These are my notes from the session ‘Aggregating Museum Data – Use Issues’ at Museums and the Web, Montreal, April 2008.
These notes are pretty rough so apologies for any mistakes; I hope they’re a bit useful to people, even though it’s so late after the event. I’ve tried to include most of what was covered but it’s taken me a while to catch up on some of my notes and recollection is fading. Any comments or corrections are welcome, and the comments in [square brackets] below are me. All the Museums and the Web conference papers and notes I’ve blogged have been tagged with ‘MW2008‘.
This session was introduced by David Bearman, and included two papers:
Exploring museum collections online: the quantitative method by Frankie Roberto and Uniting the shanty towns – data combining across multiple institutions by Seb Chan.
David Bearman: the intentionality of the production of data process is interesting i.e. the data Frankie and Seb used wasn’t designed for integration.
Frankie Roberto, Exploring museum collections online: the quantitative method (slides)
He didn’t give a crap of the quality of the data, it was all about numbers – get as much as possible to see what he could do with it.
The project wasn’t entirely authorised or part of his daily routine. It came in part from debates after the museum mash-up day.
Three problems with mashing museum data: getting it, (getting the right) structure, (dealing with) dodgy data
Getting it – APIs
Structure – metadata standards
Dodgy data – hard work (get curators to fix it)
But it doesn’t have to be perfect, it just has to be “good enough”. Or “assez bon” (and he hopes that translation is good enough).
Options for getting it – screen scrapers, or Freedom of Information (FOI) requests.
FOI request – simple set of fields in machine-readable format.
Structure – some logic in the mapping into simple format.
Dodgy data – go for ‘good enough’.
Presenting objects online: existing model – doesn’t give you a sense of the archive, the collection, as it’s about the individual pages.
So what was he hoping for?
Who, what, where, when, how. [‘Why’ is the other traditional journalists questions but too difficult in structured information]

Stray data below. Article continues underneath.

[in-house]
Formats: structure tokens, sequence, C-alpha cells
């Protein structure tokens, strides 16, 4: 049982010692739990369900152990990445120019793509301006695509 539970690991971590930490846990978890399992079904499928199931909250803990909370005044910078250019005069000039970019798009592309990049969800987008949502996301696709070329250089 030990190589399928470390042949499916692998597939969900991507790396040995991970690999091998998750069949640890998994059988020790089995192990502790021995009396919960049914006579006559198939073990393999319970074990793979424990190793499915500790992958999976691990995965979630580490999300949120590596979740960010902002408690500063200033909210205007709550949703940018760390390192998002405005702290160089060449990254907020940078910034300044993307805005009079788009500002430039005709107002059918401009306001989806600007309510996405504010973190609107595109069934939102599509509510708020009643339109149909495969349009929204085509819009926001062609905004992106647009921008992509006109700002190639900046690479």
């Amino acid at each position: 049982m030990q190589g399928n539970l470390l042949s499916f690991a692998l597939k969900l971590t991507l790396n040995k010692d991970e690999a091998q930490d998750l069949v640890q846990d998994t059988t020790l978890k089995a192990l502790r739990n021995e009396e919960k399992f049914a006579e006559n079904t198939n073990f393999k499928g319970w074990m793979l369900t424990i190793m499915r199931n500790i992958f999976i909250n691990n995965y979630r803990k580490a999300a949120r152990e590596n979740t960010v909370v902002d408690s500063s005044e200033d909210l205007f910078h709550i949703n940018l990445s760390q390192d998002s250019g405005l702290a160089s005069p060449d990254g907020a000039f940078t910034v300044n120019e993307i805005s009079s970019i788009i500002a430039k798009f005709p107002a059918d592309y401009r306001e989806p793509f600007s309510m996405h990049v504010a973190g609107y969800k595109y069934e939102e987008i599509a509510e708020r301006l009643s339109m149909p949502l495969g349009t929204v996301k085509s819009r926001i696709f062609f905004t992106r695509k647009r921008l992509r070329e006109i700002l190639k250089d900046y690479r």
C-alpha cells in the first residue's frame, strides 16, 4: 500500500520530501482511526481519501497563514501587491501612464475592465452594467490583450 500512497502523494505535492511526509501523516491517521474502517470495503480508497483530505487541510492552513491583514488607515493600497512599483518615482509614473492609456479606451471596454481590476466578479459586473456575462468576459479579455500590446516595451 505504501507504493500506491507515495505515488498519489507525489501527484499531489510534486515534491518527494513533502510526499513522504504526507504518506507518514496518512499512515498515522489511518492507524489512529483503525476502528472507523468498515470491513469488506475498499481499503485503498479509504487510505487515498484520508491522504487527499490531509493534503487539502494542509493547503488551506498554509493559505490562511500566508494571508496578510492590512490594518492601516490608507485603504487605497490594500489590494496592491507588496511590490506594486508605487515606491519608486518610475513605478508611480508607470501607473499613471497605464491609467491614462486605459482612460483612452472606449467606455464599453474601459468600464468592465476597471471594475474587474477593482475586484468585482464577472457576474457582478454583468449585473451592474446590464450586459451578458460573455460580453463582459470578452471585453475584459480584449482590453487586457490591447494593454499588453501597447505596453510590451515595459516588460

And what did he get?
Who: hoping for collection/curator – no data.
What: hoping for ‘this is an x’. Instead got categories (based on museum internal structures).
Where: lots of variation – 1496 unique strings. The specificity of terms varies on geographic and historical dimensions.
When: lots of variation
How: hoping for donation/purchase/loan. Got a long list of varied stuff.
[There were lots of bits about whacking the data together that made people around me (and me, at times) wince. But it took me a while to realise it was a collection-level view, not an individual object view – I guess that’s just a reflection of how I think about digital collections – so that doesn’t matter as much as if you were reading actual object records. And I’m a bit daft cos the clue (‘quantitative’) was in the title.
A big part of the museum publication process is making crappy date and location and classification data correct, pretty and human-readable, so the variation Frankie found in data isn’t surprising. Catalogues are designed for managing collections, not for publication (though might curators also over-state the case because they’d always rather everything was tidied than published in a possible incorrect or messy state?).
It would have been interesting to hear how the chosen fields related to the intended audience, but it might also have been just a reasonable place to start – somewhere ‘good enough’ – I’m sure Frankie will correct me if I’m wrong.]
It will be on museum-collections.org. Frankie showed some stuff with Google graph APIs.
Prior art – Pitt Rivers Museum – analysis of collections, ‘a picture of Englishness’.
Lessons from politics: theyworkforyou for curators.
Issues: visualisations count all objects equally. e.g. lots of coins vs bigger objects. [Probably just as well no natural history collections then. Damn ants!]
Interactions – present user comments/data back to museums?
Whose role is it anyway, to analyse collections data? And what about private collections?
Sebastian Chan, Uniting the shanty towns – data combining across multiple institutions (slides)